•    May use discipline with those who don’t do the job correctly
•    Acts decisively and can confront poor performance
•    Expects no criticism from the team

Empowerment-oriented Manager (Theory Y approach)
•    Makes decision by consensus and helps others feel “ownership”
•    Encourages creativity and initiative
•    Coaches others and effectively facilitates the work of others
•    Leads by example
•    Gives recognition for work done well
•    Helps people grow in their work and gain more responsibility
•    Values and encourages teamwork

Assume the best

The assumptions you make about employees motivations to perform affect how you interact with them. Assume the best about people, act on that and they’ll usually respond in kind. Sometimes, of course employees will need you to give them detailed directions on a task. Offer them a positive, supportive attitude and you can expect that employees will listen and do what you ask – and do it right.

Know what drives people

Watch people doing their jobs. What turns them on or off? How do they prefer doing things? Give them the opportunity to use their own methods as long as are compatible with effectively getting the job done.

Set up employee focus groups to find out what they would like from their work. Have them brainstorm ways to make work more fulfilling. Then don’t forget to act on their suggestions.

Acknowledge that everyone is unique. Inquire about a person’s special talents and skills. You might uncover a diamond in the rough.

Send out an employee survey about attitudes in the workplace and their suggestions for improvements. Don’t ignore the results. Use the findings to make changes that will improve everyone’s working condition, including yours.

Conduct exit interviews with employees who leave voluntarily. Use what you learn to create a work environment that people won’t want to leave.

Assume that personal growth and recognition, creativity and meaningful work are as important to your workers as they are to you. Ask employees to describe their ideal job and what they like or don’t like about their work.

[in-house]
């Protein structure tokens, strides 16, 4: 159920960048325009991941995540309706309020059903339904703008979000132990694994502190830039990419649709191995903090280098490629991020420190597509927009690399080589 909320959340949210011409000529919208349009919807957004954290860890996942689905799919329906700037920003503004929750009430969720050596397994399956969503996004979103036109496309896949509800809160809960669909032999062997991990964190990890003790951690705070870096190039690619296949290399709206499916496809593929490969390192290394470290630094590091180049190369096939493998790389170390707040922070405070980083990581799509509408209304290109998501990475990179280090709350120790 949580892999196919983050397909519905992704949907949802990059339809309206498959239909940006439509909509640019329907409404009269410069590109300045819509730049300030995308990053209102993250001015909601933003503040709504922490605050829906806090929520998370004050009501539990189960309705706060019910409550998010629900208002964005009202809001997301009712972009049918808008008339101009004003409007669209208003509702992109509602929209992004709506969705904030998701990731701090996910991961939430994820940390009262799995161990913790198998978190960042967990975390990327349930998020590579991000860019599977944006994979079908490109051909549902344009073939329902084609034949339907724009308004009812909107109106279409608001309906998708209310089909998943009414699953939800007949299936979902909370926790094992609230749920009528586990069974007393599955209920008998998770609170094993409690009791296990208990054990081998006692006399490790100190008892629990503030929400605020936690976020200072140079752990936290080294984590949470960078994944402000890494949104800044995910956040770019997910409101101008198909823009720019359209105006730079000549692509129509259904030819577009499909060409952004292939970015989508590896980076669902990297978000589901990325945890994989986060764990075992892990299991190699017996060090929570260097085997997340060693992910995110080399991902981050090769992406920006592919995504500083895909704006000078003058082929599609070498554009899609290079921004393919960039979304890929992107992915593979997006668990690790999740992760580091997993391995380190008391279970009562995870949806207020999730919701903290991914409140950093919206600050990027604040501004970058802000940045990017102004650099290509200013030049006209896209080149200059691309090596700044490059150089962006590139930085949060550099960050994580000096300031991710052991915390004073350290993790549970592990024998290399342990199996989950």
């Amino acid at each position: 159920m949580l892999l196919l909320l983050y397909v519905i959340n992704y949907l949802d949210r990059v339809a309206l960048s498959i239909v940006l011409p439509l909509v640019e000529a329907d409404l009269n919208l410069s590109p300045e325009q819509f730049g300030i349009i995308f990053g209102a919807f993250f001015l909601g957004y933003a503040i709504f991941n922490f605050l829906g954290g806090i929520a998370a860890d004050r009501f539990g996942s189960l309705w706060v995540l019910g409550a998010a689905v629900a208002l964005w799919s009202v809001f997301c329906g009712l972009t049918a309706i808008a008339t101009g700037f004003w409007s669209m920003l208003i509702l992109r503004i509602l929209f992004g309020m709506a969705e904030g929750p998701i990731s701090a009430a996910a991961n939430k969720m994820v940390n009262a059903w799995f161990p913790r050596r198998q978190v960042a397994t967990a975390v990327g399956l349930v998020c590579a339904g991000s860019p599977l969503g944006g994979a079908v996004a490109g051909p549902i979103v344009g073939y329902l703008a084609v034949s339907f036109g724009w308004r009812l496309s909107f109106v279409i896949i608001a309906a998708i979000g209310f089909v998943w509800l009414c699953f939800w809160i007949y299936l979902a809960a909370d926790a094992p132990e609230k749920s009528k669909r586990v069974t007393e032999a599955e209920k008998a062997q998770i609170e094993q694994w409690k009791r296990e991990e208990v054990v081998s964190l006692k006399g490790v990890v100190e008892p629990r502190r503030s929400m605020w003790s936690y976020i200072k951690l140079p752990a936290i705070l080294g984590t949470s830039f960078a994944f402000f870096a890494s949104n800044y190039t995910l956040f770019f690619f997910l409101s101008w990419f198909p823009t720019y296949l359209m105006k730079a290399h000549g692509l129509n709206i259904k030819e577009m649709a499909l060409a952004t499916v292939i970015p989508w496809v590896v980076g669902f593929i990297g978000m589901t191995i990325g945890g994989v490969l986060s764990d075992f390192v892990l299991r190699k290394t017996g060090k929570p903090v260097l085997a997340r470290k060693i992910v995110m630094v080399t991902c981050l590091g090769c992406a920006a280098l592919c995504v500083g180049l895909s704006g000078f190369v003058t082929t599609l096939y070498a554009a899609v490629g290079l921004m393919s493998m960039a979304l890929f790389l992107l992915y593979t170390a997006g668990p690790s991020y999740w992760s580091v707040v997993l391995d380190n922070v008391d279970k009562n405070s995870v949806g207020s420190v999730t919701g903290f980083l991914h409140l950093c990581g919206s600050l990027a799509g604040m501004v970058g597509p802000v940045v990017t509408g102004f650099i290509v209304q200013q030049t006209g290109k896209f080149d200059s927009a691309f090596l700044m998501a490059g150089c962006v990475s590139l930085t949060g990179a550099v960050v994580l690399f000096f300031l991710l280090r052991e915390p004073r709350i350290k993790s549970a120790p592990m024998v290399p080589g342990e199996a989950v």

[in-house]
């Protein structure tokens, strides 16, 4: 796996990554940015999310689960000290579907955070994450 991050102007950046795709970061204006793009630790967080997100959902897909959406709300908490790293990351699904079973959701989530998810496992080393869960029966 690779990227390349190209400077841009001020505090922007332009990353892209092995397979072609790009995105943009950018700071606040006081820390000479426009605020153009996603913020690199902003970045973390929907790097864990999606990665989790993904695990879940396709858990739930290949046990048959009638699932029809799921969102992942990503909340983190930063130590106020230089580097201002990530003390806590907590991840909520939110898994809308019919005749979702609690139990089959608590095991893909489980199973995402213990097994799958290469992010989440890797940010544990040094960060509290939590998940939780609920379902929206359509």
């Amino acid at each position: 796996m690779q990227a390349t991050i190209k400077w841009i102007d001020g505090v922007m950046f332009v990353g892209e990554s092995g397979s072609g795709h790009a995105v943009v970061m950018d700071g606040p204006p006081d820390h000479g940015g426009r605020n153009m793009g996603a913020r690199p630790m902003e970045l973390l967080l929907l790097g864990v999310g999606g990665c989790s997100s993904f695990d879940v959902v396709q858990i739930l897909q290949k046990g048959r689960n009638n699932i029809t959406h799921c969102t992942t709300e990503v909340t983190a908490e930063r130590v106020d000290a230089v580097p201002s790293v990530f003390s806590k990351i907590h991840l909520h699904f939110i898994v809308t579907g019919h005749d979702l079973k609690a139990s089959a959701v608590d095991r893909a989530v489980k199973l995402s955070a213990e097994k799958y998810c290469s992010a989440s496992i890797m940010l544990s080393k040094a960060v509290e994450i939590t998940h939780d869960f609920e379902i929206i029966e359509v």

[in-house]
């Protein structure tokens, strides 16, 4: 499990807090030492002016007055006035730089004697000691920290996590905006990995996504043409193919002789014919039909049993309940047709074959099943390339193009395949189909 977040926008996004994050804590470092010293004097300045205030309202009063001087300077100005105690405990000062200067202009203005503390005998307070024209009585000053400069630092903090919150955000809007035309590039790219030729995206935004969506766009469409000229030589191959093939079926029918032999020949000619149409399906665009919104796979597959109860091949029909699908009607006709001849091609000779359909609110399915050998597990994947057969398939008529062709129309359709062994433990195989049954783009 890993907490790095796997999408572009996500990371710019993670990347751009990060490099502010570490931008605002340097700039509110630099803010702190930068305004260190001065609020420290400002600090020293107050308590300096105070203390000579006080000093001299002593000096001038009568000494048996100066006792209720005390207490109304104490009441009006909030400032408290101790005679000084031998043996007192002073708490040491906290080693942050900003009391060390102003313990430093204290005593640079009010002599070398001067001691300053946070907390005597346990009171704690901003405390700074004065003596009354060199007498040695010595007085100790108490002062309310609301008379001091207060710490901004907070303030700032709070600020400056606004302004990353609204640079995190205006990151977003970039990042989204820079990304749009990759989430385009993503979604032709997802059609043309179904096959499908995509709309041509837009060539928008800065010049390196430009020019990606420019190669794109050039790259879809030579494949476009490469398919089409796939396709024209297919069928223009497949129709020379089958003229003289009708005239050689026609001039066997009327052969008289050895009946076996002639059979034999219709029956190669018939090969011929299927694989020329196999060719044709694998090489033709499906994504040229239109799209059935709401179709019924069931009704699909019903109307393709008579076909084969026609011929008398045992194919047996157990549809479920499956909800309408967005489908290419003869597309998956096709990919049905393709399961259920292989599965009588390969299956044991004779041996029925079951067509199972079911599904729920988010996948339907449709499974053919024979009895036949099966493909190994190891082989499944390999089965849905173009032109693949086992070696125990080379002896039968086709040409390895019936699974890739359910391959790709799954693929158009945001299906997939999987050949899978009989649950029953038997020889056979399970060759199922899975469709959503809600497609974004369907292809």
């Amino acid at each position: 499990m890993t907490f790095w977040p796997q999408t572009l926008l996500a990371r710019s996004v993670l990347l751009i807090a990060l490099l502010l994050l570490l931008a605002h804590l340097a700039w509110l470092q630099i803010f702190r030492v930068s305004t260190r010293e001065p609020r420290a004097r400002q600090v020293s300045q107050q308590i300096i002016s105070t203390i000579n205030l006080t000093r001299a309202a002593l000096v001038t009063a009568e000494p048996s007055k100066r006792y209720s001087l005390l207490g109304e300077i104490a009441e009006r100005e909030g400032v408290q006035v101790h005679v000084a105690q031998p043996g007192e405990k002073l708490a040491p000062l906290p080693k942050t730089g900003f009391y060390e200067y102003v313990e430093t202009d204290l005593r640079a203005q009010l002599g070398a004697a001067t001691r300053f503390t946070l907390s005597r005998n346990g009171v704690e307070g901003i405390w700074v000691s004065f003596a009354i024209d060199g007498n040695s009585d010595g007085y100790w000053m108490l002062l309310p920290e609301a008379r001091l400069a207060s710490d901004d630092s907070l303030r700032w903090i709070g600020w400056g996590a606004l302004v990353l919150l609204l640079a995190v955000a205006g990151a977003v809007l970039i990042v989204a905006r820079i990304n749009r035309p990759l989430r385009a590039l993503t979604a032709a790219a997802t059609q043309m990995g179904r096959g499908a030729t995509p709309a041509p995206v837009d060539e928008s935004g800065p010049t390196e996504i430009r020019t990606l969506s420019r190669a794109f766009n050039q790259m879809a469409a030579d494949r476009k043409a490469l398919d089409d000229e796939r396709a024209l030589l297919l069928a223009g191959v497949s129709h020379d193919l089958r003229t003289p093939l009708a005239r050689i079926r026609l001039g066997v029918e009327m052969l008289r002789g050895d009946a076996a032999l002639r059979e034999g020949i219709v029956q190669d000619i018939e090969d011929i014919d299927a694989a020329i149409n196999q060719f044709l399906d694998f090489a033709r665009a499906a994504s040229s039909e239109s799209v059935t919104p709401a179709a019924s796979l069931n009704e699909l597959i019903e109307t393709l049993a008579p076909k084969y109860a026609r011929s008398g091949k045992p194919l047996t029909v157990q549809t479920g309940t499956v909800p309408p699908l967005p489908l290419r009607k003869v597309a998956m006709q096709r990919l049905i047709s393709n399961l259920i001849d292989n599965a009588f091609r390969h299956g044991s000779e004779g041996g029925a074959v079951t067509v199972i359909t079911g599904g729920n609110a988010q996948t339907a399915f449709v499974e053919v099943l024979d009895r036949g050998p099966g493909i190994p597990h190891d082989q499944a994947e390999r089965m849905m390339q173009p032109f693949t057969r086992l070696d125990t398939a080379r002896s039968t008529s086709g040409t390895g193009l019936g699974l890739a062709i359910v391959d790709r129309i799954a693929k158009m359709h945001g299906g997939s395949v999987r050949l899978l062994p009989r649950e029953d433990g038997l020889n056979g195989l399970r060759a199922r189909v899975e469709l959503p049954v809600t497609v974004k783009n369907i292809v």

5. If the team fights the system or withdraws, action needs to be taken


Invite your employees to meet with you to discuss the situation.


Let them tell you their perceptions and feelings. What problem(s) have they perceived? Sure, you may know it already, but they need to be involved from the start. Besides, what if you have missed or misinterpreted something?


Ask them to suggest ways to improve the situation. Welcome any and all suggestions, no matter how unrealistic they appear, for two reasons: A, you want to encourage open thinking, so you’re not just reaching to a problem, but thinking in terms of the big picture. B, if the problem requires action, its probably already caused a lot of negative feelings – and a forum can help everybody to express and vent those feelings.


Decide together on the best solution. Seek consensus in doing this. “Best” here may mean easiest or most practical or ideal , depending on your situation. Or it may mean several solutions.


Determine who will take charge of the solution. Don’t volunteer: let your employees decide. If they want to take charge, you should accept only if you don’t empower one or more of them to do so. But you should also involve a few of them: this is a shared action, a collaborative project.


Set a schedule. Who will be doing what and by when?


Schedule a meeting to evaluate the effects of the action.



Think in terms of the “whole system”. Every organization is a complex social and mechanical system, with dynamic connections among forces and patterns. Factors above and beyond your immediate work area substantially influence the motivation of your employees.

Never underestimate the impact of social interaction on the business system.

Managers appreciate employees who can adapt to the system. But remember that adapting is stressful for most.

If there are restraining forces undermining the motivation of your employees, consider working with your employees to change the system, to remove or reduce these forces.